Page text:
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I have a file I'm trying to open up in python with the following line:

f = open("C:/data/lastfm-dataset-360k/test_data.tsv", "r", "utf-8")

Calling this gives me the error

TypeError: an integer is required

I deleted all other code besides that one line and am still getting the error. What have I done wrong and how can I open this correctly?

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What does the traceback say? Is the last line the f = open(...) line, or inside the python core libraries? – ninjagecko Apr 1 '12 at 23:32
It's the f = open(...) line – Jim Apr 1 '12 at 23:33
which version of Python? 3.x? or 2.x? – gbulmer Apr 1 '12 at 23:35
up vote 9 down vote accepted

From the documentation for open():

open(name[, mode[, buffering]])


The optional buffering argument specifies the file’s desired buffer size: 0 means unbuffered, 1 means line buffered, any other positive value means use a buffer of (approximately) that size. A negative buffering means to use the system default, which is usually line buffered for tty devices and fully buffered for other files. If omitted, the system default is used.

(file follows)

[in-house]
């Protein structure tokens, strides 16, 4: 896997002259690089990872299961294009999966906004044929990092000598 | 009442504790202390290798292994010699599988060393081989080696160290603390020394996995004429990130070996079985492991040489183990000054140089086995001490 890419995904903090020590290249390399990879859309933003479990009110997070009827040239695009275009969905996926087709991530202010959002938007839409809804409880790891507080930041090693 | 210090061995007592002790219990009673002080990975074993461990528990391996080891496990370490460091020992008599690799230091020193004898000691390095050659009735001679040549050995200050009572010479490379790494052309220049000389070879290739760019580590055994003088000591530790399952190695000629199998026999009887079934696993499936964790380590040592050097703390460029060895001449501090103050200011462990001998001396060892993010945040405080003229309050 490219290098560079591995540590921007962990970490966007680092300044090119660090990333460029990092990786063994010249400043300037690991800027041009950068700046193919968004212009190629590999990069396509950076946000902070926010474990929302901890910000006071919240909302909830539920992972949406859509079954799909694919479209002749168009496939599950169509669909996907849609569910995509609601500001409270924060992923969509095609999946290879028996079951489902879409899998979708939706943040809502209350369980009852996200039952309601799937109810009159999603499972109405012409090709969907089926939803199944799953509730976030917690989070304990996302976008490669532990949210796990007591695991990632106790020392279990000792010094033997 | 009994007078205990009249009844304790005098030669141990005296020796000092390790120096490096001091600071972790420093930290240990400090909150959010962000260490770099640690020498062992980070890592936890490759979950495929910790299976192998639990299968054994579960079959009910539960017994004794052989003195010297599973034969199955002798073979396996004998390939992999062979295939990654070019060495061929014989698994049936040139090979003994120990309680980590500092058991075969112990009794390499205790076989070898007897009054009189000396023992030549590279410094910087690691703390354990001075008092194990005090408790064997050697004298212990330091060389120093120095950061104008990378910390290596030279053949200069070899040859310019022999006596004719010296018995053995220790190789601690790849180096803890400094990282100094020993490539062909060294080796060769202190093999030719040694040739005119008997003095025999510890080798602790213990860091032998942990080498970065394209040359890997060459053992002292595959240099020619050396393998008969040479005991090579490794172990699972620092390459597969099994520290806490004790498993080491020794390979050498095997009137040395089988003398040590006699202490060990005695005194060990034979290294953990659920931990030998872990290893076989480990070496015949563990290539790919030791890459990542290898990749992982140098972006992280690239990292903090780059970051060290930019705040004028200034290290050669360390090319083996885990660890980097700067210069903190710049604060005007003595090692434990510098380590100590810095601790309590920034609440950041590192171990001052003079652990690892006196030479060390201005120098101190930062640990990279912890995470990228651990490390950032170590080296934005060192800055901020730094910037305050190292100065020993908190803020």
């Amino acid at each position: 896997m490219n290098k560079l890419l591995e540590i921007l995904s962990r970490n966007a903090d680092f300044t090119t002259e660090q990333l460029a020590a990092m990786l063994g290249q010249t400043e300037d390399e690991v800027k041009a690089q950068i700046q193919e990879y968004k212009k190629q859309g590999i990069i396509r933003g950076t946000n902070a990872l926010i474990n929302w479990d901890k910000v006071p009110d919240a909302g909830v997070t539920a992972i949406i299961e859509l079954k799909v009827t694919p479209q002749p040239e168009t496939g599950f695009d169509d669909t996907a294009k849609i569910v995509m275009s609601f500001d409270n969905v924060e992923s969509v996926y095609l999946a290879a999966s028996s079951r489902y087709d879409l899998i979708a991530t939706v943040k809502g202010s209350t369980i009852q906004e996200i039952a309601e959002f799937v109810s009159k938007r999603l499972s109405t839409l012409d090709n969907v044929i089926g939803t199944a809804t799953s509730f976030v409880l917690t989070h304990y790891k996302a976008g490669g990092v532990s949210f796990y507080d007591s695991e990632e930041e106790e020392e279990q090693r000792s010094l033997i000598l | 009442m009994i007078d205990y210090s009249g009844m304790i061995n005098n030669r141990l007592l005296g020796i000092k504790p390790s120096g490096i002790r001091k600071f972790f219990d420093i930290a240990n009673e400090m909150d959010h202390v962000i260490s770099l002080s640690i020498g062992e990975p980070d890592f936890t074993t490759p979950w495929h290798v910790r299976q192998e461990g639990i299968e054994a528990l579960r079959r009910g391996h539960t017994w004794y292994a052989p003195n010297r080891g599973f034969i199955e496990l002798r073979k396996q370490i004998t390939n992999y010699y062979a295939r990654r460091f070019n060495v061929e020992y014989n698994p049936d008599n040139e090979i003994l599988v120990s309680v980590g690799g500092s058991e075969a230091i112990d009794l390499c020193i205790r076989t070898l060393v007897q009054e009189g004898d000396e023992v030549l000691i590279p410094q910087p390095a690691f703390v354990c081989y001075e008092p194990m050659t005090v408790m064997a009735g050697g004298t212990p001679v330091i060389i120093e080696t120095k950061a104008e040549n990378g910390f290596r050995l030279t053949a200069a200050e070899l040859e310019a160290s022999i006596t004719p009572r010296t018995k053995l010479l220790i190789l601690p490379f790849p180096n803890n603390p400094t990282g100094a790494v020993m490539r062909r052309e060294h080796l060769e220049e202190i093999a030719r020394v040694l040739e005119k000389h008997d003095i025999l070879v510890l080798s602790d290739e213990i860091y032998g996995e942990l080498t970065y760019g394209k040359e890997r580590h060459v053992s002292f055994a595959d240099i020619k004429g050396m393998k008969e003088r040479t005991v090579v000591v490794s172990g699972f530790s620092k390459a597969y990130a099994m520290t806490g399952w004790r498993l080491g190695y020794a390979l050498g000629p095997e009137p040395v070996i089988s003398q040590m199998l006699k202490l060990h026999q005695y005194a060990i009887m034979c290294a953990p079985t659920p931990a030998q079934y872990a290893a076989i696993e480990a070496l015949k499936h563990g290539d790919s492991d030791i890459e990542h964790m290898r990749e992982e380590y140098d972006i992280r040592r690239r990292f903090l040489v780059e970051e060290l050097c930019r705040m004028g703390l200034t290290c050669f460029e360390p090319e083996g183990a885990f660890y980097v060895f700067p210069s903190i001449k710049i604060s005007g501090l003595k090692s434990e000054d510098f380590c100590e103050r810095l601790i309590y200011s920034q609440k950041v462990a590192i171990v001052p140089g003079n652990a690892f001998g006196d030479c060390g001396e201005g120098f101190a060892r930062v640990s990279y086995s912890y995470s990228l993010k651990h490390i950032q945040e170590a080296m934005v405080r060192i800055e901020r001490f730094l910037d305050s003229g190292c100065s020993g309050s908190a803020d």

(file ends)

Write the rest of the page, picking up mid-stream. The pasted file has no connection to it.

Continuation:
You appear to be trying to pass open() a string describing the file encoding as the third argument instead. Don't do that.

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Shoot. You're right. I was meaning to use Thanks! – Jim Apr 1 '12 at 23:35

You are using the wrong open.

>>> help(open)
Help on built-in function open in module __builtin__:

    open(name[, mode[, buffering]]) -> file object

    Open a file using the file() type, returns a file object.  This is the
    preferred way to open a file.  See file.__doc__ for further information.

As you can see it expects the buffering parameter which is a integer.

What you probably want is

open(filename, mode='rb', encoding=None, errors='strict', buffering=1)
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From the help docs:

    open(file, mode='r', buffering=-1, encoding=None,
         errors=None, newline=None, closefd=True) -> file object

you need encoding='utf-8'; python thinks you are passing in an argument for buffering.

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The last parameter to open is the size of the buffer, not the encoding of the file.

File streams are more or less encoding-agnostic (with the exception of newline translation on files not open in binary mode), you should handle encoding elsewhere (e.g. when you get the data with a read() call, you can interpret it as utf-8 using its decode method).

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